Comic books are literature

Comic books are literature

What do we mean when we say that Marianopolis students get to take cool classes by interesting teachers? Well, one example is the Comics as Literature course taught by Nicolas Carrier. The third-generation teacher and his students analyze the visual and textual aspects of comics, graphic novels and other works in this ever-popular genre. Students explore comics as an evolving medium and understand the importance of what is increasingly seen as a significant literary form.

Check out this video for what Professor Carrier has to say about his unique class.

You have been teaching Comics as Literature for eight years. How did that come about?

It was the first class I was hired to teach at the College. I was a bit nervous about mentioning my desire to teach a course on comics in my job interview but I let it slip and it ended up going over extremely well. The Marianopolis English Department is open-minded and cutting-edge. For example, we offer several courses that tackle film and television as literature and I’ve recently started teaching a videogame alongside a couple of novels in my literary themes course. When you add that to all the courses we offer on more conventional literature and the upper-level courses we offer on everything from business writing to creative writing, it makes for a lot of diversity and choice.

What’s the difference between a comic book and a graphic novel?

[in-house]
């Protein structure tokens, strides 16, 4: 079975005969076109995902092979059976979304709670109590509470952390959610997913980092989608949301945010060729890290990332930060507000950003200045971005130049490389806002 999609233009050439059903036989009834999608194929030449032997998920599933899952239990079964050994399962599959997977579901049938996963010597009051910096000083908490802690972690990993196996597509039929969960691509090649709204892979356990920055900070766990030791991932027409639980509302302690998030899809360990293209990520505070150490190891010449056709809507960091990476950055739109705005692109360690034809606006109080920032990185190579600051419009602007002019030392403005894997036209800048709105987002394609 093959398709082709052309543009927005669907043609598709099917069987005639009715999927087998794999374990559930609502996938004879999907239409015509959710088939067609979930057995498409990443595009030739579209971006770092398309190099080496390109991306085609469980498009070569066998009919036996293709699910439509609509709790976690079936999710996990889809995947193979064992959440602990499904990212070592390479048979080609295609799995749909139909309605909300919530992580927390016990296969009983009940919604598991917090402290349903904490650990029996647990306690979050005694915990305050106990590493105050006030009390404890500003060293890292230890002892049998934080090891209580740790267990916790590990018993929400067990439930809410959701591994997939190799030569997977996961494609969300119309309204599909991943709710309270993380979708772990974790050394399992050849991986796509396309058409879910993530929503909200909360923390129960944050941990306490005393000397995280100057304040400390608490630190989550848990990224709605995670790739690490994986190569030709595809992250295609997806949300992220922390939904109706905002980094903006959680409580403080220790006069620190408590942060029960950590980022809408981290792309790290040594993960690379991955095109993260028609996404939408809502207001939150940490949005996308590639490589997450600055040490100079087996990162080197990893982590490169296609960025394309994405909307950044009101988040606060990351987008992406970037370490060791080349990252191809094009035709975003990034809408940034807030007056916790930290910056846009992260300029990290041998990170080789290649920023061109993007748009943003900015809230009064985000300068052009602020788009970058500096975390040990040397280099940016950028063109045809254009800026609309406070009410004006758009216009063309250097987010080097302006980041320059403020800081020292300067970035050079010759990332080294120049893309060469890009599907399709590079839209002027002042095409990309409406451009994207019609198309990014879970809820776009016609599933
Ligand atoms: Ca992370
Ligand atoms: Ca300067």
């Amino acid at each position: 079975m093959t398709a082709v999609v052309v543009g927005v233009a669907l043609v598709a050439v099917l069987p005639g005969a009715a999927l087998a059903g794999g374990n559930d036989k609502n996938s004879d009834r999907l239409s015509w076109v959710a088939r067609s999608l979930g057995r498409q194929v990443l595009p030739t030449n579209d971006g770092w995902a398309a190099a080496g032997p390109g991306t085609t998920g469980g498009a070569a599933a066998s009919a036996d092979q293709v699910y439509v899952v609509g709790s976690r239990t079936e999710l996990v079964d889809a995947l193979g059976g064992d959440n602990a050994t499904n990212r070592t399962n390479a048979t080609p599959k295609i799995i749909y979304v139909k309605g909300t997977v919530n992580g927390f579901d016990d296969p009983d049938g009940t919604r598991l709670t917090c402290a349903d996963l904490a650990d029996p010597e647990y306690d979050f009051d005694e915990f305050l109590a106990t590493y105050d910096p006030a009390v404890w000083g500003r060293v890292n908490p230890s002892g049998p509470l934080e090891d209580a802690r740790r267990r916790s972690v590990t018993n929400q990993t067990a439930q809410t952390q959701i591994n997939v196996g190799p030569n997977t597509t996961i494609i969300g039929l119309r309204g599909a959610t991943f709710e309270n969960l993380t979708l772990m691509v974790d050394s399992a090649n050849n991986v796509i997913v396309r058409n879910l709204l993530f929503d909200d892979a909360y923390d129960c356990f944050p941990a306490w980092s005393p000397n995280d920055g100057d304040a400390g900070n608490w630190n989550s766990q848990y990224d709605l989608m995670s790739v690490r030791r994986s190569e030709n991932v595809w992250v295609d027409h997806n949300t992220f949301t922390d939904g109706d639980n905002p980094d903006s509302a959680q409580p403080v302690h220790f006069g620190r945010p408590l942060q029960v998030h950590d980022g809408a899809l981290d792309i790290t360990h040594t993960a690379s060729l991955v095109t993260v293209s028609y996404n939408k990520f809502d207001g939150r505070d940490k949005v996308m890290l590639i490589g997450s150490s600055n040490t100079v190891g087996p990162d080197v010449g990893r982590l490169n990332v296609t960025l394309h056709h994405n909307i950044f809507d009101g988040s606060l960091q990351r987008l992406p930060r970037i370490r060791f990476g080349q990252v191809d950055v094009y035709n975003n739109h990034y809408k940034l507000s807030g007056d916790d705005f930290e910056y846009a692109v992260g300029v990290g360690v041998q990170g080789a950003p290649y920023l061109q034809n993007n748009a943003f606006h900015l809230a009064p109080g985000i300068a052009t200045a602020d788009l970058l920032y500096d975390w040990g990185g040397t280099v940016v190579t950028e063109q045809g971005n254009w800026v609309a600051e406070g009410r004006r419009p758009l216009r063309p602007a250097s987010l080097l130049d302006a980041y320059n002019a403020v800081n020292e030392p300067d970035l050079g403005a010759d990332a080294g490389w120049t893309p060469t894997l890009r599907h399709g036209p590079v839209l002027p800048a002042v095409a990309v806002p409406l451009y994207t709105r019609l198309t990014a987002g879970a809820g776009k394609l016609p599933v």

There isn’t a difference, really. The term “graphic novel” is just a buzzword that people have been using since the 1980s to describe longer comics. Some academics and creators of comics like to use it to identify certain comics as mature and literary, whereas others don’t like the way it implies that “comics” is a dirty word. I’m not fussy either way but I chose to call my course Comics as Literature because it’s a better reflection of what we cover in it: some larger comics that could easily be called “graphic novels,” as well as some shorter comics that are undeniably literary despite their brevity.

Give us a preview of the comics you cover.

The three major comics we cover in the course are three of the most celebrated and respected comics of all times: Maus by Art Spiegelman, Watchmen by Alan Moore and Dave Gibbons and Jimmy Corrigan by Chris Ware. That provides my course with a wide variety of genres, such as autobiographical comics and superhero comics. I also teach a handful of comics in some of my other courses alongside short stories, novels and plays. For example, I’ve taught Alison Bechdel’s Fun Home for a few years now and I’ll be teaching Bryan Lee O’Malley’s brand-new Seconds for the first time this semester.

What if I’ve never read a comic book in my life?

That shouldn’t be a problem.  Most of the students I’ve taught in the context of my comics course started out with little to no prior experience with comics. I always take the time to discuss both the mechanics and the history of comics in depth at the beginning of the course and we start working with shorter comics before we move on to the bigger, more sophisticated material.

What did you study? What do you do outside of class?

I studied English literature at Saint Mary’s University in Halifax and Concordia University here in Montreal. I’ve studied and taught a wide variety of genres of literature from a wide range of historical periods but I tend to drawn primarily to contemporary literature.  I recently finished writing a very large novel that I’d been working on for roughly a decade. Now I’m spending a fair bit of my spare time editing it and figuring out how to get it published.

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